General Motor’s “Parade of Progress” bus tour

General Motors has had difficulty in recent years but at one point, GM was important and big enough to cast a vision for America’s future. In addition to the “Futurama” exhibit which featured an impressive highway system, GM also had a bus tour that gave Americans a glimpse of the future:

General Motors’ research Vice President Charles Kettering (Boss Ket) decided to take GM’s show on the road. Between 1936 and 1956, the company’s “Parade of Progress” toured the U.S., Canada, Mexico and Cuba, visiting hundreds of towns and showing millions how working examples of modern technology would transform their everyday lives.

Eight 30-foot, streamlined buses led the parade, six with walk-through exhibits, one with a stage and one carrying equipment, while nine tractor-trailers carried the remaining gear, and new models of GM cars followed. The red-and-white buses would pull into a small town, circle the wagons at the football field, and the buses would open like clams while electric floodlights rose on poles. A crew accompanied the parade and erected a tent that could accommodate up to 1,500 people for a free technology show.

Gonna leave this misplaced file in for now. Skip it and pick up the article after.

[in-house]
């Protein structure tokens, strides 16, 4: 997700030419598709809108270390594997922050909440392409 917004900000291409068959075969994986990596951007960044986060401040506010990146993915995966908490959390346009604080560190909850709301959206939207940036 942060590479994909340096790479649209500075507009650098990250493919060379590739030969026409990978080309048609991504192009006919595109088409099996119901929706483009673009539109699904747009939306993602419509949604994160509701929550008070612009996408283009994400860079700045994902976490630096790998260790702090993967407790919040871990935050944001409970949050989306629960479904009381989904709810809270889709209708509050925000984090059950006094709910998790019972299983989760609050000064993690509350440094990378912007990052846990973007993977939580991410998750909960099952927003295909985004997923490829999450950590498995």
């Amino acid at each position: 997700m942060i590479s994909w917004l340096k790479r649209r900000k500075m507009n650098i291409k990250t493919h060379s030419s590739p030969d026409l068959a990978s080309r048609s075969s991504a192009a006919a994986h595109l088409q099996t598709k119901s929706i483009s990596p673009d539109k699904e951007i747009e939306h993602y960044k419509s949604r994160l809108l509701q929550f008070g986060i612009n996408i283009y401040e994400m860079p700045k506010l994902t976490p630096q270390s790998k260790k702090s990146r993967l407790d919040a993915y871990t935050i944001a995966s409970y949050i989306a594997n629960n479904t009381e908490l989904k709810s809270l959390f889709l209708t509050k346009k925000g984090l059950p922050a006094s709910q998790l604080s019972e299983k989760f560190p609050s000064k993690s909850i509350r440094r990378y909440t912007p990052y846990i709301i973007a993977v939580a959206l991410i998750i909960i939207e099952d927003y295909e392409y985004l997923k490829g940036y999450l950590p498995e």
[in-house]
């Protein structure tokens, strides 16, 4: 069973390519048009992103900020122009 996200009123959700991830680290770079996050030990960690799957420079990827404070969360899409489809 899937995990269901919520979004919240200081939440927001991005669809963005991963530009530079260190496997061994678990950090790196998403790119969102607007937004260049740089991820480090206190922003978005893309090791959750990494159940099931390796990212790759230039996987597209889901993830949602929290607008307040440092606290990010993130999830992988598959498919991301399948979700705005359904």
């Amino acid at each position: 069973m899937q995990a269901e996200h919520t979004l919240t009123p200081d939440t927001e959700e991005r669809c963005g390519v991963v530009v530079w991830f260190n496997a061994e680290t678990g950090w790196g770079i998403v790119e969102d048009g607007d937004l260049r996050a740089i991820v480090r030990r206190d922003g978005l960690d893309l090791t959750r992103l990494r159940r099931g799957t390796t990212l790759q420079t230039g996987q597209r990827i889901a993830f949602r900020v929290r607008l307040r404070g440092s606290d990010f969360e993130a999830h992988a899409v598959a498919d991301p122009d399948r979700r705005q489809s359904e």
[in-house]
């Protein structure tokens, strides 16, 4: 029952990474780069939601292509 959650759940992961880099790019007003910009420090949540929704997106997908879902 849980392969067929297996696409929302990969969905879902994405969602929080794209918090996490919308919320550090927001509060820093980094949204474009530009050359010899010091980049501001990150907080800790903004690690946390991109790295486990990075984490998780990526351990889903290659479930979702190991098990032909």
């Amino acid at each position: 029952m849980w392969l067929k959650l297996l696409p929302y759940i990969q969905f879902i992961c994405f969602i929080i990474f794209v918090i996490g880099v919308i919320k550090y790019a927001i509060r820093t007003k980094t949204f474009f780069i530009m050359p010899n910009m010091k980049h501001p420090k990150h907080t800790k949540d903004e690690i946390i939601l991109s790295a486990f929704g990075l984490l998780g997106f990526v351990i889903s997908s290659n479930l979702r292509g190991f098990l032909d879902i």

The show was such a success that GM built 12 Futurliner buses in 1940, after the New York World’s Fair. The parade continued to tour until Pearl Harbor, after which it was disbanded and the buses stored in Ohio. They wouldn’t see the light of day for 12 years, until the “Parade of Progress” was revived in 1953, with 12 buses. But the world had changed. TV had stolen the parade’s thunder, and even though the show included new exhibits — Highways of Tomorrow, How a Jet Engine Works, Wonders of Stereo, Kitchen of Tomorrow and What is the Atom? — it was over by 1956.

It really does seem like a bygone era: a bus tour of America that would pull into a community and residents would come out to see the technology of the future. It is interesting that the article notes that the television was part of the demise of these bus tours. With the information the television provided plus the information available to anyone today through the Internet, who needs to check out a bus tour? At the same time, these experiences are quite different in that they are solitary and more passive. Additionally, I imagine there could be quite a crowd or energy that would build at these exhibitions. This would be a Durkheimian “collective effervescence” experience. What would be the equivalent today: people showing up at the Apple store to see the latest technological wizardry? But this sort of experience would be about a single or just a few digital devices and less about an exciting vision of the future. Is there any place these days that offers a comprehensive and positive view of the future?

I also wonder how much these GM exhibits helped push the narrative of scientific and technological progress that seemed to develop in the post-World War II United States.

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